In the past several seasons, Coach’s leather goods offerings have become a force to be reckoned with. Sure, the brand has long been popular for its reasonably priced handbags and logo-covered accessories, but as of late, its leather game has been so on-point that I can’t even begin to enumerate the times I’ve heard people say, “I’m usually not a Coach fan, but I would kill to have this bag.” Now it looks like both of the men who brought about that upward trajectory are leaving the company. Yesterday, Women’s Wear Daily reported that Reed Krakoff would be leaving his post as president and chief creative officer of Coach in mid-2014; chairman and CEO Lew Frankfort had previously announced his early-2014 departure. So what’s ahead for Krakoff, and can Coach maintain its current momentum without the executives credited with creating it?
When you consider the instant-hit status of Krakoff’s eponymous line, perhaps his departure from daily involvement at Coach (he’ll play the role of consultant at the company until his official send-off) isn’t as shocking as it first seems. Reed Krakoff is now a full-fledged brand unto itself, and WWD reports that Krakoff’s exit from Coach is said to be largely caused by his desire to spend more time developing his own company into an internationally renowned source of luxury goods, including the addition of a men’s business. Krakoff certainly seems to have plenty of room to grow.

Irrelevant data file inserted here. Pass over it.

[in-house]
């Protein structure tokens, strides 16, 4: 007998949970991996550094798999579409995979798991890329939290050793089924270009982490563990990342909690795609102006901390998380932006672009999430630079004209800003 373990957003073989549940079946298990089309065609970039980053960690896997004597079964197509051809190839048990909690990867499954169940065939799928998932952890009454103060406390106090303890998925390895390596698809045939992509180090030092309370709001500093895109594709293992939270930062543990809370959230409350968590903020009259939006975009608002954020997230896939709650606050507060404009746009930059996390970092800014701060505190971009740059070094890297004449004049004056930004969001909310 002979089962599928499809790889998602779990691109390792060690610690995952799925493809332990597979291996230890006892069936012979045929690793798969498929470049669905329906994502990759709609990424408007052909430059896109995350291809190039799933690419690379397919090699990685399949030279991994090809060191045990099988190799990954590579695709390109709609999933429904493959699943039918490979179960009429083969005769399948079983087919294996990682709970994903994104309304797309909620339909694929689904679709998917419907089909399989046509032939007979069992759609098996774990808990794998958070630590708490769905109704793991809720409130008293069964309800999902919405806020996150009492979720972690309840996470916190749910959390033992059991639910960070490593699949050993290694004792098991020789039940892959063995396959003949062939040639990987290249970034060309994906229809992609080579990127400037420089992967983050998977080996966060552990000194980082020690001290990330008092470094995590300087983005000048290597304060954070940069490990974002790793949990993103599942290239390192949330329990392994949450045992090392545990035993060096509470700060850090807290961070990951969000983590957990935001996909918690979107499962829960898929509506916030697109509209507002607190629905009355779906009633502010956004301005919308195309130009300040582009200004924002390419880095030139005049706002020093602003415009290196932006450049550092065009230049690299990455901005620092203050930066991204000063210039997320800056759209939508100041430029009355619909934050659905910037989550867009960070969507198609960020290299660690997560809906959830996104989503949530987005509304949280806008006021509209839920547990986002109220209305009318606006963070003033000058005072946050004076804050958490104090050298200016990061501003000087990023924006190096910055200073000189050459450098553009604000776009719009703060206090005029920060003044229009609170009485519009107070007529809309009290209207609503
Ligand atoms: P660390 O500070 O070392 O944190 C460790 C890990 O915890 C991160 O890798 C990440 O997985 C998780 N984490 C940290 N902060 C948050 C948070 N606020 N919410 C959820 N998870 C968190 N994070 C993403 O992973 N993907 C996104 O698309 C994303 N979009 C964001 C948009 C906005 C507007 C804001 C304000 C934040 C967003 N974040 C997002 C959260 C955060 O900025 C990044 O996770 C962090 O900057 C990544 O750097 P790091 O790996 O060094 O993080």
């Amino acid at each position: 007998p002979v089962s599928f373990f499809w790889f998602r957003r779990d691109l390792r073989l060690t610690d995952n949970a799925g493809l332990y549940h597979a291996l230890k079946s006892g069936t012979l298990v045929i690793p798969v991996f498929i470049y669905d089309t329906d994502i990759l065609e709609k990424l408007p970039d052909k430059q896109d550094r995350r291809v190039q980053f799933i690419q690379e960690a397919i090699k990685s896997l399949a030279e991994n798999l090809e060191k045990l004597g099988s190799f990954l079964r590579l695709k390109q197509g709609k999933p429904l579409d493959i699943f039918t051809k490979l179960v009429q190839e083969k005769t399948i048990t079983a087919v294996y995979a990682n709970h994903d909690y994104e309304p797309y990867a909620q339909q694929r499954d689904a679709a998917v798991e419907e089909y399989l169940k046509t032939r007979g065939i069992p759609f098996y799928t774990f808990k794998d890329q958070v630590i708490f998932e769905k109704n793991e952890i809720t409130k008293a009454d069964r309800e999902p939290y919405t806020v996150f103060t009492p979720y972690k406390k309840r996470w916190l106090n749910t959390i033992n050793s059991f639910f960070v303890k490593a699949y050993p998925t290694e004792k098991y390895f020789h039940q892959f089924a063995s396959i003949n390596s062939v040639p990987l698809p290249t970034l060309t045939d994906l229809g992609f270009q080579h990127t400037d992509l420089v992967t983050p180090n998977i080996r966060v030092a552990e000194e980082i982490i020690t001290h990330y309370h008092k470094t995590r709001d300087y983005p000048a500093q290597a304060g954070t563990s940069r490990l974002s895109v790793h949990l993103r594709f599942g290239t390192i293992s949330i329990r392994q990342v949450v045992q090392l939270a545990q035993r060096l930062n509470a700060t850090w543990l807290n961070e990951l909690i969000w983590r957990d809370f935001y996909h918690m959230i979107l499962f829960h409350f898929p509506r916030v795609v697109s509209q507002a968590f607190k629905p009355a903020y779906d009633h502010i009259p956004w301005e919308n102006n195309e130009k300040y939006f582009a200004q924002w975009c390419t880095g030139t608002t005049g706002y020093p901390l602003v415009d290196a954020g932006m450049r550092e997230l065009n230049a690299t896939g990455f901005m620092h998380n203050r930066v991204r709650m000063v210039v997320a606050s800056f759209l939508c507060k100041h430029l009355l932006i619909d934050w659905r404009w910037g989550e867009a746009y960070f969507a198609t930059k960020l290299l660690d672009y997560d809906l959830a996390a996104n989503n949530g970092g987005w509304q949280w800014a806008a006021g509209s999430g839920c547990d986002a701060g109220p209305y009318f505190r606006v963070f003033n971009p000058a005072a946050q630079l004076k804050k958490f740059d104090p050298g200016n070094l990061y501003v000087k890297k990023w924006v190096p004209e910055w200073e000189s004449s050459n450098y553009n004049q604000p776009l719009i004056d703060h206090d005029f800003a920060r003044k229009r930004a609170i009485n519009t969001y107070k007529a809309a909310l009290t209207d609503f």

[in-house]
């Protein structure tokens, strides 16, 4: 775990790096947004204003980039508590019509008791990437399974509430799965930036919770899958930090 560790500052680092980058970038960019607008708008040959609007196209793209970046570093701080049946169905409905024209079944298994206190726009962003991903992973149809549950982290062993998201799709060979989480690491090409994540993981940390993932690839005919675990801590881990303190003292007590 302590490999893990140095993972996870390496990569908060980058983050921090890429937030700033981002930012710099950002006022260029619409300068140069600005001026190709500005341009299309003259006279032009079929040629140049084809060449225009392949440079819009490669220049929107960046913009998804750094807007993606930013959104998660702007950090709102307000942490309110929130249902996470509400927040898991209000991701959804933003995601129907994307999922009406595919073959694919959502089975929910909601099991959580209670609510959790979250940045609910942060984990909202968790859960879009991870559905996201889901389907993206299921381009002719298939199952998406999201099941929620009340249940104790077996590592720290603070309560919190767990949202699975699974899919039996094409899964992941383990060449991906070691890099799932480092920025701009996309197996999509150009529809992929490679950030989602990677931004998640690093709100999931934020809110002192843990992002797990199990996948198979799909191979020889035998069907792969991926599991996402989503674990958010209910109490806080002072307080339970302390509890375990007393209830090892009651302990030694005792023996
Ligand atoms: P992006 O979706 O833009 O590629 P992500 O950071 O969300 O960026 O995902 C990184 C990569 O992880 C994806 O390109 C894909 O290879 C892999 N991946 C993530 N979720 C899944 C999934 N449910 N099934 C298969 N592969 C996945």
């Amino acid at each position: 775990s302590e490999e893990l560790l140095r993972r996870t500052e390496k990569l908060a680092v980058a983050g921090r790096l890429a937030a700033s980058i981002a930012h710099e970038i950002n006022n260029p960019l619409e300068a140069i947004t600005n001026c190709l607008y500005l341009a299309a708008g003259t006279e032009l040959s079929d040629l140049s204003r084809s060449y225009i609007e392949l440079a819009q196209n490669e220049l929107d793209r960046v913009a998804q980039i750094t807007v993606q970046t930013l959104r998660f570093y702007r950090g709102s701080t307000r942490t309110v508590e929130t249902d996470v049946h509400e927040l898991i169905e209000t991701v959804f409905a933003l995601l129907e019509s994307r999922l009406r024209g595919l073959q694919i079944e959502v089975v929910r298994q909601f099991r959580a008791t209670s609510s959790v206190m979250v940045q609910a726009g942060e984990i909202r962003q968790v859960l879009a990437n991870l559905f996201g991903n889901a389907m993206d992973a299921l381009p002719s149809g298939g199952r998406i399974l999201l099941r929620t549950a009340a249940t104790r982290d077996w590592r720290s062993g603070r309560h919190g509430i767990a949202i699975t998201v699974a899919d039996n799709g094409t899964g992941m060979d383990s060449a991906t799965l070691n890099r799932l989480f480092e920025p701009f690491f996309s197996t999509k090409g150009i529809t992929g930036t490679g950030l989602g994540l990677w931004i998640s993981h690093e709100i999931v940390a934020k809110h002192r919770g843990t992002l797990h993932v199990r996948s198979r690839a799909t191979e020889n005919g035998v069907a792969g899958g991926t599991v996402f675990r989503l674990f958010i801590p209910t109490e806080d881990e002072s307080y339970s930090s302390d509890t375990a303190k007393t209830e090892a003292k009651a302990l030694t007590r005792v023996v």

It also seems that Krakoff, the brand, will likely not continue to grow within Coach, which currently owns it. Among the options that Coach has mentioned is selling the company off to an investor that would keep Reed on as the brand’s creative muscle, and with the success that Reed’s brand has had so far, it’s hard to imagine that RK won’t have plenty of corporate suitors who have the same eye on expansion as Krakoff does.
That, of course, leaves Coach. The brand already has a CEO in the wings to replace Frankfort but is still looking for Krakoff’s creative heir, so it’s difficult to speculate on what might come next for the company’s bags. With the accessory division’s strong performance as of late, thought, one imagines that it’s unlikely to be a dramatic shift. As a customer, what do you hope to see from the brand going forward?
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